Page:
Carmen opens in theaters on April 21, 2023.
Benjamin Millepied’s feature debut Carmen, a desert musical romance, is a disappointingly plain movie made even more disappointing next to the lavishness of its source material. It’s based loosely on Georges Bizet’s world-famous 1875 opera of the same name – even if you’ve never seen it performed, you’re likely familiar with its instantly recognizable solo, “Habanera/L’amour est un oiseau rebelle” – though the movie has oddly little in common with the show. That it discards nearly all elements of Bizet’s work isn’t a problem in and of itself, but what becomes quickly and pervadingly troublesome is that Millepied and co-writers Alexander Dinelaris Jr. and Loïc Barrère don’t replace the original’s heart and soul with anything original or imaginative.
The filmmakers transpose the original story – about a soldier falling for a fierce Romani woman in 1820s Spain – to the southern U.S. border, where a young Mexican woman, Carmen (Melissa Barrera), flees the violence of her hometown and makes her way to the United States and becomes entangled with a former U.S. Marine, Aidan (Paul Mescal). The new premise provides ample opportunity for modern political commentary, though while the backdrop is effectively expressed through the rugged, dusty atmosphere and scorching visual tone, it settles skin-deep, rarely impacting the characters on a gut level.
In keeping with the tonal effectiveness, a deadly shootout offers hair-raising (if temporary) chills as bullets rip through the night air, sending them both on the run, evading the law hand-in-hand in the vein of a modern Bonnie and Clyde, albeit without the allure or the moral complications. Along the way, a handful of brief musical detours unfold, each more fluid and dreamlike than the last – though despite providing occasional visual splendor these have little bearing on either character or the story at hand.
While these encounters are presented with panache, they also speak to the half-hearted nature of Millepied’s adaptation. Carmen is a musical in name only; it features scattered scenes of abstract dance, though rarely do these result in song, leading to few moments of genuine emotion. The movie hits the pause button on its plot so the characters can re-perform existing story ideas through interpretive dance, but without fully using movement to express who they are or the anxieties they face along their journey. Then again, even if they were afforded the luxury of revealing themselves through song, it’s hard to imagine either character leaving an impact, despite the caliber each performer has shown in previous films (Barrera in the musical In The Heights, and Mescal in his Oscar-nominated performance in Aftersun).
The leading couple is so straightforward as to be largely inert. Carmen is defined less by her traumatic past and more by her suspicions of Aidan, as a stranger with whom she’s sure to develop a romantic spark because the story’s destination demands it, even if the journey hardly develops it. Aidan, on the other hand, is given at least partial dimension before he meets Carmen, in that his PTSD is referenced and he appears to be in search of purpose. However, once both characters set out together, any notions of tragedy disappear so the movie can make room for its one-note, will-they-won’t-they romance, rather than letting the tragic and the romantic bloom side by side and inform each other in complex ways. Why make them dance when they have no withheld anguish they desperately wish to express?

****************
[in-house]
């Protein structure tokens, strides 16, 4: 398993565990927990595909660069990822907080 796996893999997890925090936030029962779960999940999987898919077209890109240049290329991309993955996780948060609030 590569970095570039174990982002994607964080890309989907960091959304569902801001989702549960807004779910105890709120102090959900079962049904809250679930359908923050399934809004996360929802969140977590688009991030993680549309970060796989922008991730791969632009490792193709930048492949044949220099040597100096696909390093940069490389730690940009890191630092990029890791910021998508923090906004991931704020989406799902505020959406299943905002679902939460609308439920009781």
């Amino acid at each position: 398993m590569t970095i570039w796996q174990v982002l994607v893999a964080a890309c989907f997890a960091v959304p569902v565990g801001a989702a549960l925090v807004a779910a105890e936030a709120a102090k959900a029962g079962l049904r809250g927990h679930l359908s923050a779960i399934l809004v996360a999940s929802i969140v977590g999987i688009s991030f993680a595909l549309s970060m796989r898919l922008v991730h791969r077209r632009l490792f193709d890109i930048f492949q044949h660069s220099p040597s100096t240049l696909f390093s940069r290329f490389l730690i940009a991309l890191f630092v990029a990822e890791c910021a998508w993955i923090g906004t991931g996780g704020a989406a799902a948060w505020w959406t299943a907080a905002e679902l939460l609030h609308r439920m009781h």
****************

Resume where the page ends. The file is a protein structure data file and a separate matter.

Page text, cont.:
If the actors are wasted, the composer is wasted even more so. Nicholas Britell, responsible for the music in films like Moonlight and If Beale Street Could Talk, and shows like The Underground Railroad, Andor, and Succession, is already a generation-defining talent, but there’s seldom a moment where his score here finds an image worth enhancing with a recurring theme, or an idea worth exploring through melody. Millepied’s camera (with the help of cinematographer Jörg Widmer) is at least adept at capturing the vastness of the desert landscape and making it feel dangerous. But the moment his lens falls on a human body or face it loses its sense of perspective, both physical and emotional.
The film isn’t entirely lacking in moments of raw, operatic expression, but they’re so few and far between, and so un-connected to Carmen and Aidan, that it’s hard not to wonder if the leading duo belong to a different move (perhaps a realist work by a filmmaker capable of magnifying theirs subdued emotions). The opening scene sees a woman dancing defiantly in the face of certain death, though once Carmen enters the picture, she fails to inherit this penchant for movement and musicality.
Another sequence, in which U.S. Border Patrol agents are joined by a civilian militia – part of the domino effect that leads to Carmen and Aidan meeting – verges on capturing the kind of twisted aggression that, in theory, might fuel a story about a migrant woman sent for the hills by racism and bloodlust. However, despite Aidan’s reluctant involvement with these characters, he’s presented as pure of heart and without complication; the hurdles to his romance with Carmen are entirely external, and they exist mostly as specters off-screen.
If the cast has one saving grace, it’s Rossy De Palma as the enigmatic nightclub owner Masilda, a minor character with whom the duo seek refuge. Despite her limited screen time, the Spanish actress provides not only a sense of matriarchal embrace with her dialogue, but a depth of wisdom and understanding when she becomes the focus of her own musical interludes. The glimmer in her eye is magical, if only because it conjures the illusion that Carmen may blossom into a movie in which love and pain might, no matter how briefly, find keen and heartfelt expression through dance. Unfortunately, this promise never comes to fruition.